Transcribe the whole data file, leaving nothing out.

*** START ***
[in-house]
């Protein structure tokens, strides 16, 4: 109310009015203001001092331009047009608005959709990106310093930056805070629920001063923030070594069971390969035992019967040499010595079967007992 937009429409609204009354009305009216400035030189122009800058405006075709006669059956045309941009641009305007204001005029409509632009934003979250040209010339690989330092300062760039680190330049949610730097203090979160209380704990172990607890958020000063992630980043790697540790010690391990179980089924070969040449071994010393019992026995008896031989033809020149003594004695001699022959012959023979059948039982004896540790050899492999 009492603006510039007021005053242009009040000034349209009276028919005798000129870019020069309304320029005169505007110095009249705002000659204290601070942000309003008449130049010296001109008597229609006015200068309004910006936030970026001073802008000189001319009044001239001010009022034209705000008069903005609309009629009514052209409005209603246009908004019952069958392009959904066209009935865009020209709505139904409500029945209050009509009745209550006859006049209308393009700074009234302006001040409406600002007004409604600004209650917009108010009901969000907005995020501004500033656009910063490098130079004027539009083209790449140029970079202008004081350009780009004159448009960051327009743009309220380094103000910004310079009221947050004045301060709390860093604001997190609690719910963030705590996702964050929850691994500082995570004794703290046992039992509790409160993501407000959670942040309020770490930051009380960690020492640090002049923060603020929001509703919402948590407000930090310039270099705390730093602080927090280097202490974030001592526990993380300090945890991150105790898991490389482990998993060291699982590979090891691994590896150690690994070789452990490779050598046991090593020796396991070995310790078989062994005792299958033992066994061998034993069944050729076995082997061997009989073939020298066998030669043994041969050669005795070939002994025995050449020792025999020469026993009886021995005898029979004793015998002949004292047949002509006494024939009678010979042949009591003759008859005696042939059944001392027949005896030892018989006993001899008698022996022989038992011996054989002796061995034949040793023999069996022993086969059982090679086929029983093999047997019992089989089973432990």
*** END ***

[in-house]
């Protein structure tokens, strides 16, 4: 109310009015203001001092331009047009608005959709990106310093930056805070629920001063923030070594069971390969035992019967040499010595079967007992 937009429409609204009354009305009216400035030189122009800058405006075709006669059956045309941009641009305007204001005029409509632009934003979250040209010339690989330092300062760039680190330049949610730097203090979160209380704990172990607890958020000063992630980043790697540790010690391990179980089924070969040449071994010393019992026995008896031989033809020149003594004695001699022959012959023979059948039982004896540790050899492999 009492603006510039007021005053242009009040000034349209009276028919005798000129870019020069309304320029005169505007110095009249705002000659204290601070942000309003008449130049010296001109008597229609006015200068309004910006936030970026001073802008000189001319009044001239001010009022034209705000008069903005609309009629009514052209409005209603246009908004019952069958392009959904066209009935865009020209709505139904409500029945209050009509009745209550006859006049209308393009700074009234302006001040409406600002007004409604600004209650917009108010009901969000907005995020501004500033656009910063490098130079004027539009083209790449140029970079202008004081350009780009004159448009960051327009743009309220380094103000910004310079009221947050004045301060709390860093604001997190609690719910963030705590996702964050929850691994500082995570004794703290046992039992509790409160993501407000959670942040309020770490930051009380960690020492640090002049923060603020929001509703919402948590407000930090310039270099705390730093602080927090280097202490974030001592526990993380300090945890991150105790898991490389482990998993060291699982590979090891691994590896150690690994070789452990490779050598046991090593020796396991070995310790078989062994005792299958033992066994061998034993069944050729076995082997061997009989073939020298066998030669043994041969050669005795070939002994025995050449020792025999020469026993009886021995005898029979004793015998002949004292047949002509006494024939009678010979042949009591003759008859005696042939059944001392027949005896030892018989006993001899008698022996022989038992011996054989002796061995034949040793023999069996022993086969059982090679086929029983093999047997019992089989089973432990």